EUROPEAN SIMULATION GAME GAME  INSTRUCTIONS
 
 
 
 
 
 
 
 
 
 
 
 
 
 
 
 
 
 
 
 
 
 
 
 
 
 
 
 
 
 
 
 
 
 
 
 
 
 
 
 
 
 
 
 
 
 
 
 
 
 
 
 
 
 
 
 
 
 
 
 
 
 
 
 
 
 
 
 
 
 
 
 
 
 
 
 
 
 
 
 
The Seven Cultures & Distribution Inuit Inca Protestant Europe Catholic Europe Maasai Chinese Papua Austria Romania Hungar...
 
 
 
 
 
 
 
 
 
 
 
 
 
 
 
Over 80% of the Santorinos’ diet comes from their cultivated gardens, next to their huts. The rest comes from hunting by m...
In our culture we would trade goods to gain more food. We would travel to nearby villages to make trade. The men would be ...
 
The slash-and-burn horticulture form of subsistence is very common throughout the world. The Mekranoti-Kayapo tribe (Havil...
While their method of horticulture is very efficient, it is not as productive as intensive agriculture would be, and so it...
Frequent movements fit with their  ambilineal kinship organization  and  ambilocal residence patterns .  Furthermore, due ...
Resources Haviland, W. A., et al. (2007)  Cultural Anthropology: The Human Challenge . Belmont, CA: Wadsworth Publishing. ...
Structure Questions How do we make a living? How do we obtain calories and water? What technology is used and how is it us...
 
 
 
 
 
 
 
 
 
 
 
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I N Structions Part2

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  • European Simulation Game is a multicultural activity organized by EGEA Athens for the 2008 European Year of Intercultural Dialogue through European Union’s YOUTH Programme.

    The slides presented here were part of the Game’s Instruction Guide for all participating young people. We welcome any proposals and comments for future activities. Contact Vasileios Peppas, Harokopio University of Athens!!
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  • This presentation has been created by Vasilis Peppas, EGEA Athens
    Follow us on: http://www.slideshare.net/egeaathens/
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  • I N Structions Part2

    1. 1. EUROPEAN SIMULATION GAME GAME INSTRUCTIONS
    2. 82. The Seven Cultures & Distribution Inuit Inca Protestant Europe Catholic Europe Maasai Chinese Papua Austria Romania Hungary Austria Romania Lithuania Estonia Cyprus Slovenia Lithuania Estonia Slovenia The Netherlands Hungary Estonia Spain The Netherlands Greece Spain Poland Lithuania Hungary Austria Poland Hungary Austria Romania The Netherlands Lithuania Cyprus Romania Lithuania Cyprus Slovenia Poland The Netherlands Estonia Slovenia The Netherlands Estonia Spain Romania Poland Greece Spain Poland Hungary Austria Slovenia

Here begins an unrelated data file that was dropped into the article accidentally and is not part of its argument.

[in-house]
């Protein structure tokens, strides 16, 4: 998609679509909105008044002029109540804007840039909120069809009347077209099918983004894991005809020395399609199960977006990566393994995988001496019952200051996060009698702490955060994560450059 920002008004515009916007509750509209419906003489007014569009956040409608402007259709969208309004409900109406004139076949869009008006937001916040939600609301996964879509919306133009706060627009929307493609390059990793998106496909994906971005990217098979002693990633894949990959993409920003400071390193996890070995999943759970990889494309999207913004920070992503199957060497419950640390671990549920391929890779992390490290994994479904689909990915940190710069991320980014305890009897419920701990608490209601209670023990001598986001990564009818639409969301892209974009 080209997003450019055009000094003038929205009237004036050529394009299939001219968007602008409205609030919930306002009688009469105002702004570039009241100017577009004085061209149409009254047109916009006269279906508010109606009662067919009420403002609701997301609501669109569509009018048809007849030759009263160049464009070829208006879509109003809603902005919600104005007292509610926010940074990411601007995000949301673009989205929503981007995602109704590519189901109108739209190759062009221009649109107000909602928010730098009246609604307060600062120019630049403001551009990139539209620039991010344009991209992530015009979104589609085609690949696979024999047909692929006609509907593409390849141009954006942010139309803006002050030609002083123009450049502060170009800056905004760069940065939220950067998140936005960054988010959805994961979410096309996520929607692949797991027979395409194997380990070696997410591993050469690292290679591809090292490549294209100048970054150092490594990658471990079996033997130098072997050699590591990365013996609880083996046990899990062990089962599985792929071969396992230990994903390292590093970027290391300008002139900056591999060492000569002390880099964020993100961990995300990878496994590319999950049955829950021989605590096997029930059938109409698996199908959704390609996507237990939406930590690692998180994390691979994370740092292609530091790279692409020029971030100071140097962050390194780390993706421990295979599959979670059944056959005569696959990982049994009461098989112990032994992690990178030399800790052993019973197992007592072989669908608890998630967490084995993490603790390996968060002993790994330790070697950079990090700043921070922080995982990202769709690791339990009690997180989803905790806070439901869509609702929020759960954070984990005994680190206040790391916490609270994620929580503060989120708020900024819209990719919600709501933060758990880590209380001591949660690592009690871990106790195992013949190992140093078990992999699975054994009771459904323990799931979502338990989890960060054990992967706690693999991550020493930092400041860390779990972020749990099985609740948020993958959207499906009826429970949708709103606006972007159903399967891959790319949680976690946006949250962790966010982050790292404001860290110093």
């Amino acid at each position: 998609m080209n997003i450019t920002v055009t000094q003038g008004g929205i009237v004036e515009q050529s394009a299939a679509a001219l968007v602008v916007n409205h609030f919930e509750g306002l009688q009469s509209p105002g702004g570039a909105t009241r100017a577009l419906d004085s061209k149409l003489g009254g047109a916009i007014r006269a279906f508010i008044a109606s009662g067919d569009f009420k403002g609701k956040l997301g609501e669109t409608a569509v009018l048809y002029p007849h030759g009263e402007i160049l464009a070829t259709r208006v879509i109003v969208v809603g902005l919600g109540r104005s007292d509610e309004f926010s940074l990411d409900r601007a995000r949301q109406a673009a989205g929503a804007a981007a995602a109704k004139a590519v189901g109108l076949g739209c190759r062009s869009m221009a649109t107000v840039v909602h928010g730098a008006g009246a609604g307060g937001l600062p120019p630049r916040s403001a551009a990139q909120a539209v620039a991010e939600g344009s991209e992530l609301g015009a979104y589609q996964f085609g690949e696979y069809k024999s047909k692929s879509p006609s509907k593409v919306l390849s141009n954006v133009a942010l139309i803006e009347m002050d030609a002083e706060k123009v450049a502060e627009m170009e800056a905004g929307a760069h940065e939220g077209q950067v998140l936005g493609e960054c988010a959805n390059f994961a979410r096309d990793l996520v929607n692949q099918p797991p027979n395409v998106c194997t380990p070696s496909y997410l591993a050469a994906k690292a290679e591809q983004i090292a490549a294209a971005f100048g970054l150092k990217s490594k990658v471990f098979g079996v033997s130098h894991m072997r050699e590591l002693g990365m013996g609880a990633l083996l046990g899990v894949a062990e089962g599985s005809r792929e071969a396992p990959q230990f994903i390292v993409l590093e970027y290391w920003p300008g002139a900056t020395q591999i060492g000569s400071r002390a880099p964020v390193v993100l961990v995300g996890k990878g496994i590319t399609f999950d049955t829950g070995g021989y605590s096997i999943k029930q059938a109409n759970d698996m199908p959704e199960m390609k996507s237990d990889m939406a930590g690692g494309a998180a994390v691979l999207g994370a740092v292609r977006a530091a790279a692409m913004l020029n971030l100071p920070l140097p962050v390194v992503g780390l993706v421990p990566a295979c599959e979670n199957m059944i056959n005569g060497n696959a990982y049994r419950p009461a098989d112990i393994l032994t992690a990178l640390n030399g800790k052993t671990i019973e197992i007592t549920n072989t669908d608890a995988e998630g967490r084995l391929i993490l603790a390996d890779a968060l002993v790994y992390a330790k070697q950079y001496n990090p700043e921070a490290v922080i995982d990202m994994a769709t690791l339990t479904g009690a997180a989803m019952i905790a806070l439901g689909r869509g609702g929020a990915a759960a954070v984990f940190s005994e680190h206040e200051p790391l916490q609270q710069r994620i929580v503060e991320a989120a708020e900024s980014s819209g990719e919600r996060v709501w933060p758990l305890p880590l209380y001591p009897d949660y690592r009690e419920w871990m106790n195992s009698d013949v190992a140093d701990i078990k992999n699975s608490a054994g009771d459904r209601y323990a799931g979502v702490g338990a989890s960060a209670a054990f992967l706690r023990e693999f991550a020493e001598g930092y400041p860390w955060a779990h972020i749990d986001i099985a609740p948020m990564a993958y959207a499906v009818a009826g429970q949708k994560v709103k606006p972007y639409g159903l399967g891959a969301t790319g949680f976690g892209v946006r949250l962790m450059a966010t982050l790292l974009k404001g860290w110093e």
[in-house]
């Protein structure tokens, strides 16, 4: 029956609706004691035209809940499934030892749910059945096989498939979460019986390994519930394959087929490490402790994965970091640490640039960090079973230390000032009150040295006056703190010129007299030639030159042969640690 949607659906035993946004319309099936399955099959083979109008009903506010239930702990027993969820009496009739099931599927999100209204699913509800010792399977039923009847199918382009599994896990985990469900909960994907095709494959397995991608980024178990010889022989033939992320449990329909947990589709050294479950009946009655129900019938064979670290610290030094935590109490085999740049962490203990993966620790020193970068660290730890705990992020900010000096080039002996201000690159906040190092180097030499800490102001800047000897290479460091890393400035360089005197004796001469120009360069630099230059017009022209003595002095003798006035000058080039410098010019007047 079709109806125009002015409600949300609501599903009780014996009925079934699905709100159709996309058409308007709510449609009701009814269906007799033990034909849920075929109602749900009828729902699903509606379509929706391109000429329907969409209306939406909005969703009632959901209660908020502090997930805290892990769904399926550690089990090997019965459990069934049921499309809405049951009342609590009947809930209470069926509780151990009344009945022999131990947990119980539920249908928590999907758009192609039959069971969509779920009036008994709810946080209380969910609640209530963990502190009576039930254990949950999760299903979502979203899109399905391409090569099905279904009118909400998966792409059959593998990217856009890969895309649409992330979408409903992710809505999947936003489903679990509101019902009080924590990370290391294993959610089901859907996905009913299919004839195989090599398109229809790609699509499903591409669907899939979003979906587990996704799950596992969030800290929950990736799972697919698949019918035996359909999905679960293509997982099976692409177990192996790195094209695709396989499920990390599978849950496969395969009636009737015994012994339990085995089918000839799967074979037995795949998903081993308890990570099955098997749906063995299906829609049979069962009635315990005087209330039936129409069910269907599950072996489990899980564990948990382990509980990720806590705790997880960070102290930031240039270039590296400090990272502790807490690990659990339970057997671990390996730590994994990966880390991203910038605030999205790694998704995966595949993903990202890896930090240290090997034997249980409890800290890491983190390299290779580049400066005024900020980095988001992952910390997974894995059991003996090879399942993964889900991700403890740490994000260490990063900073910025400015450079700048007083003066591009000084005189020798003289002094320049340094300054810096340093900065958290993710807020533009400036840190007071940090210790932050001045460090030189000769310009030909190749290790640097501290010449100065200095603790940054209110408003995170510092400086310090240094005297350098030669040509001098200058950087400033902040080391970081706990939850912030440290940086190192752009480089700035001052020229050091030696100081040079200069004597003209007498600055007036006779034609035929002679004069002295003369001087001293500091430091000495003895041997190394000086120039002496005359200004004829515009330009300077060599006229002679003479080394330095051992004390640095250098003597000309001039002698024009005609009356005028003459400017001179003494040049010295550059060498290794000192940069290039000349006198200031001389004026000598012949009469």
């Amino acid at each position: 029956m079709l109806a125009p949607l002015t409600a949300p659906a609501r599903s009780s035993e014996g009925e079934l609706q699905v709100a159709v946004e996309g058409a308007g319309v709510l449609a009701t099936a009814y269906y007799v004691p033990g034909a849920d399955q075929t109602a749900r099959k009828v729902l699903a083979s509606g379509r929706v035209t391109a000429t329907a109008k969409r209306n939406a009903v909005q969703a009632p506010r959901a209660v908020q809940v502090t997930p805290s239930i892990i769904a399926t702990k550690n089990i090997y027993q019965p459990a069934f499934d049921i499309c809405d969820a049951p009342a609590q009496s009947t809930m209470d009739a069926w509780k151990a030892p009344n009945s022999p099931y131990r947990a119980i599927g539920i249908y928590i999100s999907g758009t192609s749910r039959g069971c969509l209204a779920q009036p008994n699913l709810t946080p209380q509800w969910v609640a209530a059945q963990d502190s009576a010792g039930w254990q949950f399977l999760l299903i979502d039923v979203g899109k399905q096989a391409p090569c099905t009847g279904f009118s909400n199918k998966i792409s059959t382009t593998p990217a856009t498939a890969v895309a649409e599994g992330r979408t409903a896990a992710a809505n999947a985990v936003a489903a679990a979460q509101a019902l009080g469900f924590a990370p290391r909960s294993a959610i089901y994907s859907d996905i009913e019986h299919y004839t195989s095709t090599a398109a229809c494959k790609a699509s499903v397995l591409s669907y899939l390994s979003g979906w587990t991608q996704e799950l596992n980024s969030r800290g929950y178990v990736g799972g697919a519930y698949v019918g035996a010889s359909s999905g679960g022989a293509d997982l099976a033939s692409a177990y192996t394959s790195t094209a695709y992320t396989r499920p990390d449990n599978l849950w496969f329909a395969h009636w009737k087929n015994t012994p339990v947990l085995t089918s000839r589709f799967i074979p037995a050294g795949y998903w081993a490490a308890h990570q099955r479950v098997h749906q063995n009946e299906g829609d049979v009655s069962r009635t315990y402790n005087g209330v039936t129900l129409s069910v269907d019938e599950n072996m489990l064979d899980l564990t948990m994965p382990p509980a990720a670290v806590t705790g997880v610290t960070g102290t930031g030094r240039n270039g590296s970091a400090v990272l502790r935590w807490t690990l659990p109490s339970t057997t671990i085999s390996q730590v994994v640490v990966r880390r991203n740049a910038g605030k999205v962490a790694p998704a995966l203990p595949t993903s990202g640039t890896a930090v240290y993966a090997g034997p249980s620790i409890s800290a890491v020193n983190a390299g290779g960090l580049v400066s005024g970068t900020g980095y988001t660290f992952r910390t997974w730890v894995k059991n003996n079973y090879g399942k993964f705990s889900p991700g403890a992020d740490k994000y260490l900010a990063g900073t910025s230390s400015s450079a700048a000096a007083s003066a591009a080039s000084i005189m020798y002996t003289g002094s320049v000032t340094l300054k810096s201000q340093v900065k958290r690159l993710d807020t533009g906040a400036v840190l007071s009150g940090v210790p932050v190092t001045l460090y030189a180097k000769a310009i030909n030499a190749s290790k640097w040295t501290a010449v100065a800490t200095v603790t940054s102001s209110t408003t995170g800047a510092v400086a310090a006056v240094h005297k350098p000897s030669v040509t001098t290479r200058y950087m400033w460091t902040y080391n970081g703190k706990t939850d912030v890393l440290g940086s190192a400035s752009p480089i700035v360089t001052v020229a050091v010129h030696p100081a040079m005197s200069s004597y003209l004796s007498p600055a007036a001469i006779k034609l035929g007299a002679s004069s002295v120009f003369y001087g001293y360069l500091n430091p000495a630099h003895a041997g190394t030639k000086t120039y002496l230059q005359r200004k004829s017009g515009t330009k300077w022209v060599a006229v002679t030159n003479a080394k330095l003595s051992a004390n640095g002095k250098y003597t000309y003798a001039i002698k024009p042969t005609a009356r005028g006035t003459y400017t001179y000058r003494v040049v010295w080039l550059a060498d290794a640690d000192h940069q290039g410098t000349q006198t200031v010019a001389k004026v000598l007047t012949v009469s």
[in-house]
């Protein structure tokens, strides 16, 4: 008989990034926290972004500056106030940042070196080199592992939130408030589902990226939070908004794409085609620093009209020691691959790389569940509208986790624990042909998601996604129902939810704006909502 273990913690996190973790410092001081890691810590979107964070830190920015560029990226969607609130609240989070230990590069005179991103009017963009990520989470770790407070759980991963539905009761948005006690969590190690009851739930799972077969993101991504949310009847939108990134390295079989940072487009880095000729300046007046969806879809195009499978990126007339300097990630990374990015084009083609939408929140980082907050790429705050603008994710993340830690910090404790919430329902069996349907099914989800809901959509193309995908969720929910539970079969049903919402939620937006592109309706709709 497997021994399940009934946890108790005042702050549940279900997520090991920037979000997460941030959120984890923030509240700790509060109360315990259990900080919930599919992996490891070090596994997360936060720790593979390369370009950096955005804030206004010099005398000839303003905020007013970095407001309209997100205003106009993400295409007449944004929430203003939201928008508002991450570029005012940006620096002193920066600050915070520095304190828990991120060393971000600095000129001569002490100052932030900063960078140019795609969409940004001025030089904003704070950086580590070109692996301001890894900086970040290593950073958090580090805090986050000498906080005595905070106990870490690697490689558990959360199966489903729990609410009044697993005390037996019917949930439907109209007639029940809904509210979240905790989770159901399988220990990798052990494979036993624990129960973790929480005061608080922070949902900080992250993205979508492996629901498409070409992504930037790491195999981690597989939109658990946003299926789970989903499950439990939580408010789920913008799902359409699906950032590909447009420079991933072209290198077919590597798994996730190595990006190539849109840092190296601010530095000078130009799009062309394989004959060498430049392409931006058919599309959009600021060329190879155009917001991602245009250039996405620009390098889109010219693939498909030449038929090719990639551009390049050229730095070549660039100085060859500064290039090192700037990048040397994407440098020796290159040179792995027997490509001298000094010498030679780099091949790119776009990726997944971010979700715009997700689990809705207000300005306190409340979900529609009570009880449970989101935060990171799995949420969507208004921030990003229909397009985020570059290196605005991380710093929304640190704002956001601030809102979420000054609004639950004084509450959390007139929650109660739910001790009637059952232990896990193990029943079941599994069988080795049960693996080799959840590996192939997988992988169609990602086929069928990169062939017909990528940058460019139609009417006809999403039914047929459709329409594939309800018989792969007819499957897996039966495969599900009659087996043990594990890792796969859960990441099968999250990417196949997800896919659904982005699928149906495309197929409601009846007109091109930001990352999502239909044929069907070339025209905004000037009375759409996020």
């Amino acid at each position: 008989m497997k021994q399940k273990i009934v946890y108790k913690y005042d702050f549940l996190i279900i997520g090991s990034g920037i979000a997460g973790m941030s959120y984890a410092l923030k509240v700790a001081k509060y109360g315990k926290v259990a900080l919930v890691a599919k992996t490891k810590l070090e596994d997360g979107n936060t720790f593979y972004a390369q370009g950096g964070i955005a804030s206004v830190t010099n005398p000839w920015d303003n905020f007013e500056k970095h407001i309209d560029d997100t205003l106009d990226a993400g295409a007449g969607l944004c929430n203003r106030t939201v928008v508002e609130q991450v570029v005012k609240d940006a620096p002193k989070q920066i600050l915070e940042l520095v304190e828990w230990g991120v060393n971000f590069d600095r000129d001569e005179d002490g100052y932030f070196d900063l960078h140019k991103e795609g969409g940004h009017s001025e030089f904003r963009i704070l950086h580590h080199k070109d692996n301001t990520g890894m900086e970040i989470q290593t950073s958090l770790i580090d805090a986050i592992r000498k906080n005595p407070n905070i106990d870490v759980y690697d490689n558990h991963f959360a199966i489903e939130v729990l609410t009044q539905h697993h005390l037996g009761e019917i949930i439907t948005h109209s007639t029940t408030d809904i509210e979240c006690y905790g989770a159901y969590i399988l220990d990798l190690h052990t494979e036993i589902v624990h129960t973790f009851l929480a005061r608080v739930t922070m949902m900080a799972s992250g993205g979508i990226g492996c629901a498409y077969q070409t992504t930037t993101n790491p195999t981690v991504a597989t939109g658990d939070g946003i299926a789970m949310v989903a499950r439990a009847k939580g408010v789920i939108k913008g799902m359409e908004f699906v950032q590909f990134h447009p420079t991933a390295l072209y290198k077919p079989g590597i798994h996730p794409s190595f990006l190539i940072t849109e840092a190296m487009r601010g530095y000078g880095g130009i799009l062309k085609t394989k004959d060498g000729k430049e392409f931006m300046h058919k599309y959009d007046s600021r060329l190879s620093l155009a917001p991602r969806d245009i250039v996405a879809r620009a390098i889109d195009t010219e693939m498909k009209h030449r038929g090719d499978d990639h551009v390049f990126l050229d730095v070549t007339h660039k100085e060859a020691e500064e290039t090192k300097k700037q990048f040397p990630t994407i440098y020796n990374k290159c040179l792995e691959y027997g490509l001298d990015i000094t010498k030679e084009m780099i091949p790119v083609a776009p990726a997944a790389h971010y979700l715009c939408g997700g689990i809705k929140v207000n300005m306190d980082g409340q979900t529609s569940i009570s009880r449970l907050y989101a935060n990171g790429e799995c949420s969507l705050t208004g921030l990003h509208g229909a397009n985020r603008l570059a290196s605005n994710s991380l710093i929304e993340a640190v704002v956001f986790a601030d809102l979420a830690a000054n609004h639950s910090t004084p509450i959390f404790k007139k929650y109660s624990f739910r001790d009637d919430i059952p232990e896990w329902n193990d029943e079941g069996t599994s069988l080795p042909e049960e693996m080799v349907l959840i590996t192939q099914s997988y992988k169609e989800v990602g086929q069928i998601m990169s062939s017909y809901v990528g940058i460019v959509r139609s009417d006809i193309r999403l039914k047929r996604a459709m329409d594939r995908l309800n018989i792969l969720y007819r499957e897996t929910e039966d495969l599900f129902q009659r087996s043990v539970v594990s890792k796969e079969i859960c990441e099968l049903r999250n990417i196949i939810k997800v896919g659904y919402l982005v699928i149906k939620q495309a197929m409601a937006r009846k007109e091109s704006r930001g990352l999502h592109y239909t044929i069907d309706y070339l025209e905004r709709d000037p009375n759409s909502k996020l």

3. 98. Over 80% of the Santorinos’ diet comes from their cultivated gardens, next to their huts. The rest comes from hunting by men and gathering by women. Men hunt with bows and arrows made from black palm and bamboo. Men hunt large game in the rainforests surrounding their villages, but are generally unsuccessful. They also fish.
    4. 99. In our culture we would trade goods to gain more food. We would travel to nearby villages to make trade. The men would be the main people that do the trading while the women stay home and take care of the home and family. Our exchange system would be different from other tribes because when we trade we do not expect anything in return in that visit. We will leave it up the other tribes to come trade with us in order to keep a trading system going. With the trading system we would build allies with other tribes by building the trust that they will also come to our tribe for exchange.
    5. 101. The slash-and-burn horticulture form of subsistence is very common throughout the world. The Mekranoti-Kayapo tribe (Haviland, p. 165) practice a similar mode of subsistence, as do tribes of Papua-New Guinea and the people of Chiapas, Mexico (Haviland, 164). As noted by Haviland, the slash-and-burn system produces between 10 to 20 calories for each calorie of work put in. In contrast, the high-tech farming techniques of the farmers in the U.S. actually require more energy input than they produce: 7 calories for one calorie of food energy
    6. 102. While their method of horticulture is very efficient, it is not as productive as intensive agriculture would be, and so it only supports small populations . Therefore the Santorinos people tend to live in small villages, often no larger than 50 people in each village. As you will read in other sections of this ethnography, this has important effects on the rest of their cultural aspects. Due to the small population there is no need for formal laws or leadership . Most disputes can be handled informally through group discussion, gossip, and ridicule. If a dispute cannot be settled, it often leads to the breakup of a village, which actually is beneficial to their subsistence as it allows people to farm on land that is virtually untouched and very fertile .
    7. 103. Frequent movements fit with their ambilineal kinship organization and ambilocal residence patterns . Furthermore, due to the fact that most people will ultimately know everybody they will ever see in their lifetimes, they place a strong value on interpersonal relationships and friendliness . They are very sophisticated in negotiating troublesome relationships and healing interpersonal wounds through a variety of group rituals , like the simple “interlocking elbow” greeting, offered unconditionally to everyone everyday, symbolizing their eternal “links” to one another.
    8. 104. Resources Haviland, W. A., et al. (2007) Cultural Anthropology: The Human Challenge . Belmont, CA: Wadsworth Publishing. http://en.wikipedia.org/wiki/Slash_and_burn http://rainforests.mongabay.com/0701.htm
    9. 105. Structure Questions How do we make a living? How do we obtain calories and water? What technology is used and how is it used? Who exchanges, with whom, and why?

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